with your customer at the time of purchase so the customer will
know where they stand…

And I wouldnt bother the customer with all the details of
replacing the stone. (They dont care that their stone was
damaged… it was granddads ring, etc, etc) I would just tell
them my best guestimate of when the work would be done and thank
them for their patience. If there was any reason I couldn’t make
the promised date, the customer would hear from me as soon as I
knew there was a problem.

Sorry if this jumps around a little.

Dave


#7

hi wendy,

if i had a dollar for everytime i heard ‘it just fell out’, i’d
give you the money to buy a new ruby. i see all types of work by
other jewelers, and most of the time it is the customers neglect
are carelessness that causes a stone to fall out. i personally
offer no garantee other than materials and workmanship, but i’m
a trade shop. you’re customer chose to wear her ring even tho it
was catching, this is like driving a car with a flat, an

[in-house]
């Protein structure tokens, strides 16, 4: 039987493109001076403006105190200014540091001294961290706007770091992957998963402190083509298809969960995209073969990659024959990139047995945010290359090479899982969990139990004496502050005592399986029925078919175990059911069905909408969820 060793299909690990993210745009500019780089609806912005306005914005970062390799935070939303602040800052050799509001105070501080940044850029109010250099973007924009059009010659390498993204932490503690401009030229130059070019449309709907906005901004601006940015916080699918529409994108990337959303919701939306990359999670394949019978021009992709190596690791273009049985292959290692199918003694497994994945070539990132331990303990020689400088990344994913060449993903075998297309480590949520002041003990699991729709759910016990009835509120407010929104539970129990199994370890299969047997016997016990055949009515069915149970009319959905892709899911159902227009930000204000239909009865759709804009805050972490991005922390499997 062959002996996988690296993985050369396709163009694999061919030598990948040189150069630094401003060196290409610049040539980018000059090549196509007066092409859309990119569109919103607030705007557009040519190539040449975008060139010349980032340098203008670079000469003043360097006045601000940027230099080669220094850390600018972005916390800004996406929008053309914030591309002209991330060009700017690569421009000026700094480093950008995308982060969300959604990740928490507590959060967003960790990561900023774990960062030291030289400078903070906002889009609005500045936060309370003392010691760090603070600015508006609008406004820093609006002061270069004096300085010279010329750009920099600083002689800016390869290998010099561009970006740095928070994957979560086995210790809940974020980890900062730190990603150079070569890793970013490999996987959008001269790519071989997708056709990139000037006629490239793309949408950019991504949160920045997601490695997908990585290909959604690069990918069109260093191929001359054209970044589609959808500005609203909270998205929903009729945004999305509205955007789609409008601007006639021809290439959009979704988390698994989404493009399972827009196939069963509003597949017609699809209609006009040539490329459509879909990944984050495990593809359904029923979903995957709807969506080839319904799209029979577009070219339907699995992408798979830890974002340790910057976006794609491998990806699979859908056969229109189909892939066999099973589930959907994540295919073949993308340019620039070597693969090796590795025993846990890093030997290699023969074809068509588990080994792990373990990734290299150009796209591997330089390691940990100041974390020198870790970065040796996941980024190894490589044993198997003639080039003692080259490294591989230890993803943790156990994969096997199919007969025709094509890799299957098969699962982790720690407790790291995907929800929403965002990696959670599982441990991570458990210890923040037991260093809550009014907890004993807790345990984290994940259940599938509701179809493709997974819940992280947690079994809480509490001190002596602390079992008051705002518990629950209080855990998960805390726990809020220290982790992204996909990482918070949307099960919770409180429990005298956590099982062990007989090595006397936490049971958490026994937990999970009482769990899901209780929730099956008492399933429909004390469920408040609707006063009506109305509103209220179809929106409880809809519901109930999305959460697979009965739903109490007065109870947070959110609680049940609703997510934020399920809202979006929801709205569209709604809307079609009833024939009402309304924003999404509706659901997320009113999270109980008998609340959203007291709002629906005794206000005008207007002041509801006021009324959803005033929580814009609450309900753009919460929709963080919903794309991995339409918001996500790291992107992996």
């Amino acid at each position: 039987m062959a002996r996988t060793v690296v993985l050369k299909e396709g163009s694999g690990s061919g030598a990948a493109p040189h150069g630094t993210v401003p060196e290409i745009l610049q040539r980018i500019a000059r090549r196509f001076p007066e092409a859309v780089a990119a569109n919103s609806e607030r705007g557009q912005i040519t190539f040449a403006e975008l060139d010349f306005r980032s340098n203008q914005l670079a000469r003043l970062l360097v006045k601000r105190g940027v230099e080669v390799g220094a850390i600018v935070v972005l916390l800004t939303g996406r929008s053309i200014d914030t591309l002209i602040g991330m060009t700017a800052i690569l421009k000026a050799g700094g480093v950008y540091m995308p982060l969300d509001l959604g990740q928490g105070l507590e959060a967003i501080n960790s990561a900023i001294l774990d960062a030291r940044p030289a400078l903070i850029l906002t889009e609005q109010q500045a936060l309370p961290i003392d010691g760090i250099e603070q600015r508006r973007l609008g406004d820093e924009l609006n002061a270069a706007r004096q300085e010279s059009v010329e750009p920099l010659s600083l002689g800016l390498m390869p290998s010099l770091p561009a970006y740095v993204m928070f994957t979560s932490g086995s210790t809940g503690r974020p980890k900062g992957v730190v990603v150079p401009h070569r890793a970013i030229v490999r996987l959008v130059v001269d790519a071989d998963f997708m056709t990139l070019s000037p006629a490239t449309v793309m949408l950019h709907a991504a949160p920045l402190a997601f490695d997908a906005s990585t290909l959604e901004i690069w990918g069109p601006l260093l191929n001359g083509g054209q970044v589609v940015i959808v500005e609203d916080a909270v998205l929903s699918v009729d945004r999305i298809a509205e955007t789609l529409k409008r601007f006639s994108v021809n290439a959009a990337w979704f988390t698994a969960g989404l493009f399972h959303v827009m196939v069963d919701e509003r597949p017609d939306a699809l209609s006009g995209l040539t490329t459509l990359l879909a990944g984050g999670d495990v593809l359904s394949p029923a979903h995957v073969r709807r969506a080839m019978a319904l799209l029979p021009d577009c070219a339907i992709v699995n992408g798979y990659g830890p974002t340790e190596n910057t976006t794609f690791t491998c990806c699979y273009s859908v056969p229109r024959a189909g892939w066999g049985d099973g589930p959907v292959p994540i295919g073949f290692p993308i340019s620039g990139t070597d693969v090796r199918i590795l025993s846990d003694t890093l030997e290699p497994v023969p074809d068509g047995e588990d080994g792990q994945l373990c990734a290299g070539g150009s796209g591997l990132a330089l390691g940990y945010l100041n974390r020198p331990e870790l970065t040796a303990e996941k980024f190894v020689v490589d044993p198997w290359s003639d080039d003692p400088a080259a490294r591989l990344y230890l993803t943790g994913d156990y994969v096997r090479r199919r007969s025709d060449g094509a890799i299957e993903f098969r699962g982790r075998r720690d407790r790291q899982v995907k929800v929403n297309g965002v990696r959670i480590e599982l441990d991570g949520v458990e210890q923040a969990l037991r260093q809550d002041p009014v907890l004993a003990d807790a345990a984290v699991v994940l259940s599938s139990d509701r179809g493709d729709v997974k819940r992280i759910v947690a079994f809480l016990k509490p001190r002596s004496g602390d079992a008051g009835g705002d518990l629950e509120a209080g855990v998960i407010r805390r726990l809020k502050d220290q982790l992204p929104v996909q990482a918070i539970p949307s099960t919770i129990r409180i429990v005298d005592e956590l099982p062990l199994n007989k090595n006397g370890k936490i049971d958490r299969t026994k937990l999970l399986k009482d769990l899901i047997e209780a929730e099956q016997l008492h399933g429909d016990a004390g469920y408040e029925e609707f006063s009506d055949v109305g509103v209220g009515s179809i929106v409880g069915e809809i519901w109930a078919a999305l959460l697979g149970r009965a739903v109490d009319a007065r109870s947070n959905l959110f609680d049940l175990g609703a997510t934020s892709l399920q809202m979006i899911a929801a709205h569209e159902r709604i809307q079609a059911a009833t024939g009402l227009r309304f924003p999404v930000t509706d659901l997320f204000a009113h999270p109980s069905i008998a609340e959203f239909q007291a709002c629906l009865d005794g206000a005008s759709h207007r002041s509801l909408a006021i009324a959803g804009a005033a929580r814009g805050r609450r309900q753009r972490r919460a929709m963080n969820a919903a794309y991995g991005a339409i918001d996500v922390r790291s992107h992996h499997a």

aggravating situation that causes more damage. that choice is
not your fault.

however ‘fault’ is not the only consideration. the customers
satisfaction is the vendors responsiblity so you may have to do
something to keep her as happy as possible.

i had a case where a lady ( a business acquaintance of my wife)
had me set her thick girdled diamond in a mounting i custom
made. i thouroghly explained to her that she would have to be
extra vigilant in having her prongs checked because of her thick
girdle. i also informed her to have insurance. well, she hadn’t
had it checked for for 2 yrs 8 mos and when i examined it i told
her she needed new prongs or her stone would fall out. she
declined to have the work done because she thought(!) the prongs
would last longer. the prongs lasted 8 months longer and she
lost the stone and demanded that i replace the stone because
another jewleler had told her that jewe;ry should last for a
hundred years (it does if you keep it in a jewelry box). of
course i refused and referred her to her insurance carrier, she
didn’t have one! she sued me for $1600.00. i came very prepared
to small claims and she still won a settlement of $400.00. this
prods the question: what written garantee do you make? in couort
this lady claimed that i had made no explanation of checking her
stone, or obtaining insurance.

clearly, the loss of diamond in my case wasn’t my ‘fault’ as in
yours but lack of documentation on my part and a little
disagreement as to the facts cost me $400.00.

best regards,

geo fox